How to Frame Your Landscape Photos
Some landscapes are so incredibly beautiful that you can blindly point your camera at them, press the shutter button, and walk away with a wonderful image. But where is the creativity and fun in that?
My point here is that landscapes are beautiful just by themselves, so taking a photo of a pretty landscape is quite easy. But creating a compelling scene with that landscape involves much more thought process and attention to detail. Here are eight of my best tips on how to create a compelling frame with that awesome landscape in front of your lens.
1. Compose with intent
Bob Ross. Yep, didn’t think you would be hearing about Bob Ross while reading this article, did ya? If you’re not familiar with Bob, I suggest indulging yourself with his videos on YouTube. If you know who Bob Ross is, then you’ll quickly be able to recall his stunning afro, calming voice, and incredible paintings.
I like to reference Bob as I teach landscape photography. Think about the beginning of his show: he would walk you through exactly what he wanted to paint in his scene.
“A mountain towering in the background with a river coming through the scene, maybe some light coming over the ridge here, and of course, a happy tree in the bottom of the frame.”
What did he just do there? Before even touching a drop of paint to his canvas, he had a vision for what he wanted to create. BE LIKE BOB!
Go out to your landscape location and have an idea of what you want to capture. Have an idea for what features of the landscape in front of you are visually appealing and how you want the light to work through the scene. Consider various elements for foreground, and think about what elements of the scene you may want to exclude.
Having a vision before even pulling your camera out of the bag will really help you go into a shoot with one foot forward to capturing a successful frame.
2. Be patient and use Live View
There’s nothing worse than showing up to an awesome area, with epic conditions in front of you, and you haven’t given yourself enough time to scout and find a composition. Plan accordingly and make sure that you get to your sunset location an hour or two before. For sunrise locations, if possible you should scout the day before and geotag composition locations.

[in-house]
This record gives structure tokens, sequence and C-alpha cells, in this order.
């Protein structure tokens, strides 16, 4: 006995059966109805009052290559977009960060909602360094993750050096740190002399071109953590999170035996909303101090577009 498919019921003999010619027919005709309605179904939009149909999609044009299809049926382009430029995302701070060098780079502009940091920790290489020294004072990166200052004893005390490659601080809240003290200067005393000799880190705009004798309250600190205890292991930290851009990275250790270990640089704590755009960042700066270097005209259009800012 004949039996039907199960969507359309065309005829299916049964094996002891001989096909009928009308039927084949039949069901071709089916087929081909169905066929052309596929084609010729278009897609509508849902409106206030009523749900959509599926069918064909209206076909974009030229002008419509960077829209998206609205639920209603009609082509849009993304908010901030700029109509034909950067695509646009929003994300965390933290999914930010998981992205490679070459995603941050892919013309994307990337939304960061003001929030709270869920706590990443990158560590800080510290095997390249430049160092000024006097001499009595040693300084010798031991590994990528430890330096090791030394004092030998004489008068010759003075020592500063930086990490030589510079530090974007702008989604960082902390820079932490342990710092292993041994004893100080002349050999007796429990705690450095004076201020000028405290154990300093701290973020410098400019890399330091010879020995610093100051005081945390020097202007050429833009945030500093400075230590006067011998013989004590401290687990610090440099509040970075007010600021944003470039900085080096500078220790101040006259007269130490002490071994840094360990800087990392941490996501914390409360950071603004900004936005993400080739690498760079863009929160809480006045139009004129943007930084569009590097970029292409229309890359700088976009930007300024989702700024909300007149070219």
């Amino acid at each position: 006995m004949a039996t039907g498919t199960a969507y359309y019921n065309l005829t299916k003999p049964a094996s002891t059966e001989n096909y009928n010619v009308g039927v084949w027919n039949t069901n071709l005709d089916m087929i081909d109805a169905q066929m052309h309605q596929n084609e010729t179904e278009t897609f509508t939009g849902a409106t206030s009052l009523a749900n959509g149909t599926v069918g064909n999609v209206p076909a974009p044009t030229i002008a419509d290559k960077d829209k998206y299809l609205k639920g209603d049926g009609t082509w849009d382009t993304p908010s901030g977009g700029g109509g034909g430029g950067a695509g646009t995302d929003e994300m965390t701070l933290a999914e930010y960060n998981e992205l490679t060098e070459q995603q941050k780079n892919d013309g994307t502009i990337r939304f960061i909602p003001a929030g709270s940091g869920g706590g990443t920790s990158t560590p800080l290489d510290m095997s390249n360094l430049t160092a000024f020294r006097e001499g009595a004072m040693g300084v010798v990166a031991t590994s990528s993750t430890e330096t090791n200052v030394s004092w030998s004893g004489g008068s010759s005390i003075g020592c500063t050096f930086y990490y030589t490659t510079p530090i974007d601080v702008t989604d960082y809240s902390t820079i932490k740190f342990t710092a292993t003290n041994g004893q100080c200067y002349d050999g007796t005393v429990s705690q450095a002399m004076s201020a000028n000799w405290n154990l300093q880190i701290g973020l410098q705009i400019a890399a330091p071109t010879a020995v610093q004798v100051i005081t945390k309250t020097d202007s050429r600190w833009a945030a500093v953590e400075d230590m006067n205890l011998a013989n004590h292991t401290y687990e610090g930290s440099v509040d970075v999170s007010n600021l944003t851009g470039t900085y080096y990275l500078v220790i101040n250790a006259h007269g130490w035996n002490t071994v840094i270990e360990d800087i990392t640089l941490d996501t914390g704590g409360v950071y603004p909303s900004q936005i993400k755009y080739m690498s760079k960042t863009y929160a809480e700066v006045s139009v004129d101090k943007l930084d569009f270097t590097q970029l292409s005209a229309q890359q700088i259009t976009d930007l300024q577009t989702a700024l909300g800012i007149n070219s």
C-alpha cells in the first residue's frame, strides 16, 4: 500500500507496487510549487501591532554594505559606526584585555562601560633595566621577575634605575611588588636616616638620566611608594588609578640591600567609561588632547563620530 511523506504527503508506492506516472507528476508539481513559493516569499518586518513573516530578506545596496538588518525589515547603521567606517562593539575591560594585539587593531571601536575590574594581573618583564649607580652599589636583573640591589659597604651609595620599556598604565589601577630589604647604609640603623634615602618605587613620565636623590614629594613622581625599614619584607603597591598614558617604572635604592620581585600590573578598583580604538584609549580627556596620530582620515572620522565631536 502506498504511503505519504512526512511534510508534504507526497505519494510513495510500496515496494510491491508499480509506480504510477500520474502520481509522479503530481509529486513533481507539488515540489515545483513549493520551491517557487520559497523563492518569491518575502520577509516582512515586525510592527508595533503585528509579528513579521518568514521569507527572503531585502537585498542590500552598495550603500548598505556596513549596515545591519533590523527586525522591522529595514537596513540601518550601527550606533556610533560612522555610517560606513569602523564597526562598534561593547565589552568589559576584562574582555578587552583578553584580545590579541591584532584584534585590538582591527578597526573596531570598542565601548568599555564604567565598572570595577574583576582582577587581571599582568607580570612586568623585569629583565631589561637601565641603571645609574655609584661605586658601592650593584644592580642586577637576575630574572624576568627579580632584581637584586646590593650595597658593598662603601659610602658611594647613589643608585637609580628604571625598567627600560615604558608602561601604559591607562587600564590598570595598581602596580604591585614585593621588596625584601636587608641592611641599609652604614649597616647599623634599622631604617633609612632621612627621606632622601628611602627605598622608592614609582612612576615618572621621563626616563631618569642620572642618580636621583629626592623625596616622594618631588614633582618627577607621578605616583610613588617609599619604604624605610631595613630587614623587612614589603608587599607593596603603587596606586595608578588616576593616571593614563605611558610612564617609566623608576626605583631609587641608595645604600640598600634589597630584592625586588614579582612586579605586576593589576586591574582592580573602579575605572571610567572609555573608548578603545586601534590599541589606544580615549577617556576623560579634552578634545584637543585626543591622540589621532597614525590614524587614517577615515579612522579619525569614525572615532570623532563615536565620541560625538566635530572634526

This way, when you show up in the pre-dawn hours you can easily find your composition. While scouting for your composition, be patient. That “perfect” composition isn’t going to be right in front of you the moment you walk up. Walk around with your camera on Live View; get high, get low, move left, move right… search for the composition.
3. Consider a variety of focal lengths
Not all landscapes need to be shot with a super wide-angle. Some of my favourite landscapes have been captured at 70mm, 200mm, and even 500mm!
If you feel like you are having trouble finding a composition with your wide-angle, try throwing on a tighter focal length and honing in on more specific details of the landscape.
4. Horizontal or vertical?
I’ve noticed that photographers often forget one critical thing while out shooting landscapes: their hands can “rotate”, and therefore so can their camera.
Not all landscapes are created equal. Some landscapes just don’t work in a horizontal or landscape orientation. So, if you feel you are struggling with framing up your shot, try a vertical orientation. It just may reveal an awesome composition.